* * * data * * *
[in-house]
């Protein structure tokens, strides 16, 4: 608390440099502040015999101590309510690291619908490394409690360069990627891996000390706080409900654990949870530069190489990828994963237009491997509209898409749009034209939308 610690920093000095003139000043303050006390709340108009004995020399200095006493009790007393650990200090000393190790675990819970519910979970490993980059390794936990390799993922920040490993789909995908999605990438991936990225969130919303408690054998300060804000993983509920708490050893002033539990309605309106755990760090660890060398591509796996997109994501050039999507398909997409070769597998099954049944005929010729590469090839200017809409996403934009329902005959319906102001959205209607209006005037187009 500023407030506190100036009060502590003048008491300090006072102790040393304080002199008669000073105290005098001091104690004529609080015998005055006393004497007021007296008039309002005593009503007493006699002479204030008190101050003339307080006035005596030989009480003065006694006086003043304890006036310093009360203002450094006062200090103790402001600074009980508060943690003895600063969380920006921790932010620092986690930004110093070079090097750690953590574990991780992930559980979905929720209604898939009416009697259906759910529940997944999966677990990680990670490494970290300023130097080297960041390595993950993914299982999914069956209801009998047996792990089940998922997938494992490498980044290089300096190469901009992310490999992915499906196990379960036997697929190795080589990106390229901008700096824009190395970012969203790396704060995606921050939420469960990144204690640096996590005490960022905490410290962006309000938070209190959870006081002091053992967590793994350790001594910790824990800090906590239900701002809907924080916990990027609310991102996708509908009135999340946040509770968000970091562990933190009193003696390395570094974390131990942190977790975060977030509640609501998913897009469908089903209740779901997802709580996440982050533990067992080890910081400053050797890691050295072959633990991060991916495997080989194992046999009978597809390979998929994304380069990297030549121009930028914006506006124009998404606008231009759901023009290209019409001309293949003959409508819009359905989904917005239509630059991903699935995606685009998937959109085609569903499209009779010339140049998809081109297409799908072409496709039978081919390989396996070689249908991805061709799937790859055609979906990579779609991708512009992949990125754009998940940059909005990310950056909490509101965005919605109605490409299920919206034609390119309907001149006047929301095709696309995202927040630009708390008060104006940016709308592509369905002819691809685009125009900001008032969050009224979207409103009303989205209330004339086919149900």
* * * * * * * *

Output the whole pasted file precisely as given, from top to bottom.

[in-house]
């Protein structure tokens, strides 16, 4: 608390440099502040015999101590309510690291619908490394409690360069990627891996000390706080409900654990949870530069190489990828994963237009491997509209898409749009034209939308 610690920093000095003139000043303050006390709340108009004995020399200095006493009790007393650990200090000393190790675990819970519910979970490993980059390794936990390799993922920040490993789909995908999605990438991936990225969130919303408690054998300060804000993983509920708490050893002033539990309605309106755990760090660890060398591509796996997109994501050039999507398909997409070769597998099954049944005929010729590469090839200017809409996403934009329902005959319906102001959205209607209006005037187009 500023407030506190100036009060502590003048008491300090006072102790040393304080002199008669000073105290005098001091104690004529609080015998005055006393004497007021007296008039309002005593009503007493006699002479204030008190101050003339307080006035005596030989009480003065006694006086003043304890006036310093009360203002450094006062200090103790402001600074009980508060943690003895600063969380920006921790932010620092986690930004110093070079090097750690953590574990991780992930559980979905929720209604898939009416009697259906759910529940997944999966677990990680990670490494970290300023130097080297960041390595993950993914299982999914069956209801009998047996792990089940998922997938494992490498980044290089300096190469901009992310490999992915499906196990379960036997697929190795080589990106390229901008700096824009190395970012969203790396704060995606921050939420469960990144204690640096996590005490960022905490410290962006309000938070209190959870006081002091053992967590793994350790001594910790824990800090906590239900701002809907924080916990990027609310991102996708509908009135999340946040509770968000970091562990933190009193003696390395570094974390131990942190977790975060977030509640609501998913897009469908089903209740779901997802709580996440982050533990067992080890910081400053050797890691050295072959633990991060991916495997080989194992046999009978597809390979998929994304380069990297030549121009930028914006506006124009998404606008231009759901023009290209019409001309293949003959409508819009359905989904917005239509630059991903699935995606685009998937959109085609569903499209009779010339140049998809081109297409799908072409496709039978081919390989396996070689249908991805061709799937790859055609979906990579779609991708512009992949990125754009998940940059909005990310950056909490509101965005919605109605490409299920919206034609390119309907001149006047929301095709696309995202927040630009708390008060104006940016709308592509369905002819691809685009125009900001008032969050009224979207409103009303989205209330004339086919149900």